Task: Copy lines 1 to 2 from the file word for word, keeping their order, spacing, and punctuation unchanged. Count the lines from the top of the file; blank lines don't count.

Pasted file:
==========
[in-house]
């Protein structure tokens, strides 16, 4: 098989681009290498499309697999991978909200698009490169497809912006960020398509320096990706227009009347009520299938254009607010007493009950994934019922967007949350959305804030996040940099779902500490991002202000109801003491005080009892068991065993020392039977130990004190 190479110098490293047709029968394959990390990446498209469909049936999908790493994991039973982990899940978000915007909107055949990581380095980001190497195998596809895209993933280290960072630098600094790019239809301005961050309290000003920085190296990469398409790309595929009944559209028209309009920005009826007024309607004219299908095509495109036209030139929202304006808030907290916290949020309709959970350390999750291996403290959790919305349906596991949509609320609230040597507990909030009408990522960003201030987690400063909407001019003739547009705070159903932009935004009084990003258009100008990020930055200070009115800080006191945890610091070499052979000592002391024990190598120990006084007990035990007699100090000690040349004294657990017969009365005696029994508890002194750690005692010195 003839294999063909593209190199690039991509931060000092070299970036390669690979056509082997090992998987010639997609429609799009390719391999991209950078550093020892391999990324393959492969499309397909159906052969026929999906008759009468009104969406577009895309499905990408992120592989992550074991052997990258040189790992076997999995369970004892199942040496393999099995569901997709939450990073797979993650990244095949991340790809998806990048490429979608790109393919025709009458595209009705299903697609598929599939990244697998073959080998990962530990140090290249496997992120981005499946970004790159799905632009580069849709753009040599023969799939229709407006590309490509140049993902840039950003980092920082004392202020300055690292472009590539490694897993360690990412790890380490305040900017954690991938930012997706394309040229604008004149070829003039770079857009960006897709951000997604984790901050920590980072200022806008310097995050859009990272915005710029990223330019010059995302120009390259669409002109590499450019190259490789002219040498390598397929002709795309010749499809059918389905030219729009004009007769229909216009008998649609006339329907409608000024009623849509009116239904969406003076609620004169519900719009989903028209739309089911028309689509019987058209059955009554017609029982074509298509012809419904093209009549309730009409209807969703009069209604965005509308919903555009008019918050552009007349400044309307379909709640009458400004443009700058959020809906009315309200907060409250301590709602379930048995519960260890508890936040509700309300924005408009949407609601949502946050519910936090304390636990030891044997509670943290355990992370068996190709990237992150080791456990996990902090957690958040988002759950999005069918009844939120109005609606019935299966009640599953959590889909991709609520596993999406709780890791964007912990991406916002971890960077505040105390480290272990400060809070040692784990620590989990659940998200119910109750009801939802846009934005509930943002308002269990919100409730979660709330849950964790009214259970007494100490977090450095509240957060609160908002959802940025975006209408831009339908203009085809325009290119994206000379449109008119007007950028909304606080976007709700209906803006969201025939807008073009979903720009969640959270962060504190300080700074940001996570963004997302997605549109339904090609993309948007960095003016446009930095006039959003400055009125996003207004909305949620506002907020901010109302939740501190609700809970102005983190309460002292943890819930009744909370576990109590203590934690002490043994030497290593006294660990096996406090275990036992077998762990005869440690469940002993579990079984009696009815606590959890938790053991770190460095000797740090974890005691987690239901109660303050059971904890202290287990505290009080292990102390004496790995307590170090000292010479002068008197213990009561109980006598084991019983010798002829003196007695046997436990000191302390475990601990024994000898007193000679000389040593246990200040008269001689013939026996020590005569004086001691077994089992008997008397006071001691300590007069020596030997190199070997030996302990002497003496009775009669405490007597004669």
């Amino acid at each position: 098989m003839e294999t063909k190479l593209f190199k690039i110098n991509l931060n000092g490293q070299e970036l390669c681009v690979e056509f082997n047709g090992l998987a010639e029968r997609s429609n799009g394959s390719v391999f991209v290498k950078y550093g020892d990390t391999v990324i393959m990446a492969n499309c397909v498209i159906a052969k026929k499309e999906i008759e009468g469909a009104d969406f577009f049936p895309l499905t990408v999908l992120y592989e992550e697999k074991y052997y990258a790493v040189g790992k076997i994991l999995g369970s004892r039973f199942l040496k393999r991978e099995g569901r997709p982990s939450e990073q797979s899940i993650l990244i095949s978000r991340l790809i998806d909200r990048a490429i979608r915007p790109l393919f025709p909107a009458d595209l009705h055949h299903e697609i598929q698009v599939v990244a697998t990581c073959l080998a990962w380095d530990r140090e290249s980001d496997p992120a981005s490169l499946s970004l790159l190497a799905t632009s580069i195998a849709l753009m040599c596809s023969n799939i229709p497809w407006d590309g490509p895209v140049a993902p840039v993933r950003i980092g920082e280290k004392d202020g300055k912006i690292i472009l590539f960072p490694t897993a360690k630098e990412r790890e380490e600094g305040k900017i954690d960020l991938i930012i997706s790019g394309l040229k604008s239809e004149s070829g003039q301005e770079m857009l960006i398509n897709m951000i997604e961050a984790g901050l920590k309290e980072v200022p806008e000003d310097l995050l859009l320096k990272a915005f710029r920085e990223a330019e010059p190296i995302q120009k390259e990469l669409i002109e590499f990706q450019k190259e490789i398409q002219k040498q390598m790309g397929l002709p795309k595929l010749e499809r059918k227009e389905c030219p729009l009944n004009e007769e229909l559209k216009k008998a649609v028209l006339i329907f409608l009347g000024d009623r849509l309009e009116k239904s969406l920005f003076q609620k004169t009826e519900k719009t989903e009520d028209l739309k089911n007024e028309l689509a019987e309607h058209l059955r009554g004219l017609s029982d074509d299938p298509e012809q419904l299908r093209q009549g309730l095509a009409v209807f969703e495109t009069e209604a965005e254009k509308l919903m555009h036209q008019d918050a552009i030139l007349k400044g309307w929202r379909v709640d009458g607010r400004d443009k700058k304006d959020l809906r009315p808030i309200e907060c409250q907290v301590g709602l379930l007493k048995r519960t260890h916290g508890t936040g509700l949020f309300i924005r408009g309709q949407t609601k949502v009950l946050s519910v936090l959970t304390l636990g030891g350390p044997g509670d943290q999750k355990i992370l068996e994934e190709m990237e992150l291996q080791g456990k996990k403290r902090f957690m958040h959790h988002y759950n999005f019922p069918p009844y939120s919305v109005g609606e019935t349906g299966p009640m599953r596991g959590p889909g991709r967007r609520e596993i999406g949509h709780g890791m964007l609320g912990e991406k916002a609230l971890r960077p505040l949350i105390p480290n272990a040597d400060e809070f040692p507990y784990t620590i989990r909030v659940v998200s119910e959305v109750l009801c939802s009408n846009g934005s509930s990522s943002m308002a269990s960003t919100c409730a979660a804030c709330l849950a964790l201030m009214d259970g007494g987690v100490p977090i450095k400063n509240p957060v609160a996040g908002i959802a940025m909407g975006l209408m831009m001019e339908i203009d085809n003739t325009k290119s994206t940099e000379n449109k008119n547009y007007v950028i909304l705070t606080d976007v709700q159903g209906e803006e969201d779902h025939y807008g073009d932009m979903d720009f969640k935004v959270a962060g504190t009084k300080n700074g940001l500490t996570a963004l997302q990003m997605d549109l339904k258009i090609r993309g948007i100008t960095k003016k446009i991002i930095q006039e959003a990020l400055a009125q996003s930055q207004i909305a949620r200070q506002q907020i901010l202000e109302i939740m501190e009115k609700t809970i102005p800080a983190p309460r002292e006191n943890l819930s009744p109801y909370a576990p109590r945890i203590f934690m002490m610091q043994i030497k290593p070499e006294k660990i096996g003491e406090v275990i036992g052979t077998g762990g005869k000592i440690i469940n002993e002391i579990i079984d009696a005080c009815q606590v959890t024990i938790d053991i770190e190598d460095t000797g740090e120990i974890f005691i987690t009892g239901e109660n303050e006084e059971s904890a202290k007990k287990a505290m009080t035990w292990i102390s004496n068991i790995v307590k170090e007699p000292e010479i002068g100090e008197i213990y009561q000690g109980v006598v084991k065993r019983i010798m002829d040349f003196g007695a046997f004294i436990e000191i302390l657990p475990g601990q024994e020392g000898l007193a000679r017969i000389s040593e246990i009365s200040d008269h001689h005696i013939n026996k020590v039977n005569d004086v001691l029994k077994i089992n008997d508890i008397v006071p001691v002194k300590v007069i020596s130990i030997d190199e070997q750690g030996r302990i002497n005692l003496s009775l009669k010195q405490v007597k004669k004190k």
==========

[in-house]
């Protein structure tokens, strides 16, 4: 098989681009290498499309697999991978909200698009490169497809912006960020398509320096990706227009009347009520299938254009607010007493009950994934019922967007949350959305804030996040940099779902500490991002202000109801003491005080009892068991065993020392039977130990004190 190479110098490293047709029968394959990390990446498209469909049936999908790493994991039973982990899940978000915007909107055949990581380095980001190497195998596809895209993933280290960072630098600094790019239809301005961050309290000003920085190296990469398409790309595929009944559209028209309009920005009826007024309607004219299908095509495109036209030139929202304006808030907290916290949020309709959970350390999750291996403290959790919305349906596991949509609320609230040597507990909030009408990522960003201030987690400063909407001019003739547009705070159903932009935004009084990003258009100008990020930055200070009115800080006191945890610091070499052979000592002391024990190598120990006084007990035990007699100090000690040349004294657990017969009365005696029994508890002194750690005692010195 003839294999063909593209190199690039991509931060000092070299970036390669690979056509082997090992998987010639997609429609799009390719391999991209950078550093020892391999990324393959492969499309397909159906052969026929999906008759009468009104969406577009895309499905990408992120592989992550074991052997990258040189790992076997999995369970004892199942040496393999099995569901997709939450990073797979993650990244095949991340790809998806990048490429979608790109393919025709009458595209009705299903697609598929599939990244697998073959080998990962530990140090290249496997992120981005499946970004790159799905632009580069849709753009040599023969799939229709407006590309490509140049993902840039950003980092920082004392202020300055690292472009590539490694897993360690990412790890380490305040900017954690991938930012997706394309040229604008004149070829003039770079857009960006897709951000997604984790901050920590980072200022806008310097995050859009990272915005710029990223330019010059995302120009390259669409002109590499450019190259490789002219040498390598397929002709795309010749499809059918389905030219729009004009007769229909216009008998649609006339329907409608000024009623849509009116239904969406003076609620004169519900719009989903028209739309089911028309689509019987058209059955009554017609029982074509298509012809419904093209009549309730009409209807969703009069209604965005509308919903555009008019918050552009007349400044309307379909709640009458400004443009700058959020809906009315309200907060409250301590709602379930048995519960260890508890936040509700309300924005408009949407609601949502946050519910936090304390636990030891044997509670943290355990992370068996190709990237992150080791456990996990902090957690958040988002759950999005069918009844939120109005609606019935299966009640599953959590889909991709609520596993999406709780890791964007912990991406916002971890960077505040105390480290272990400060809070040692784990620590989990659940998200119910109750009801939802846009934005509930943002308002269990919100409730979660709330849950964790009214259970007494100490977090450095509240957060609160908002959802940025975006209408831009339908203009085809325009290119994206000379449109008119007007950028909304606080976007709700209906803006969201025939807008073009979903720009969640959270962060504190300080700074940001996570963004997302997605549109339904090609993309948007960095003016446009930095006039959003400055009125996003207004909305949620506002907020901010109302939740501190609700809970102005983190309460002292943890819930009744909370576990109590203590934690002490043994030497290593006294660990096996406090275990036992077998762990005869440690469940002993579990079984009696009815606590959890938790053991770190460095000797740090974890005691987690239901109660303050059971904890202290287990505290009080292990102390004496790995307590170090000292010479002068008197213990009561109980006598084991019983010798002829003196007695046997436990000191302390475990601990024994000898007193000679000389040593246990200040008269001689013939026996020590005569004086001691077994089992008997008397006071001691300590007069020596030997190199070997030996302990002497003496009775009669405490007597004669």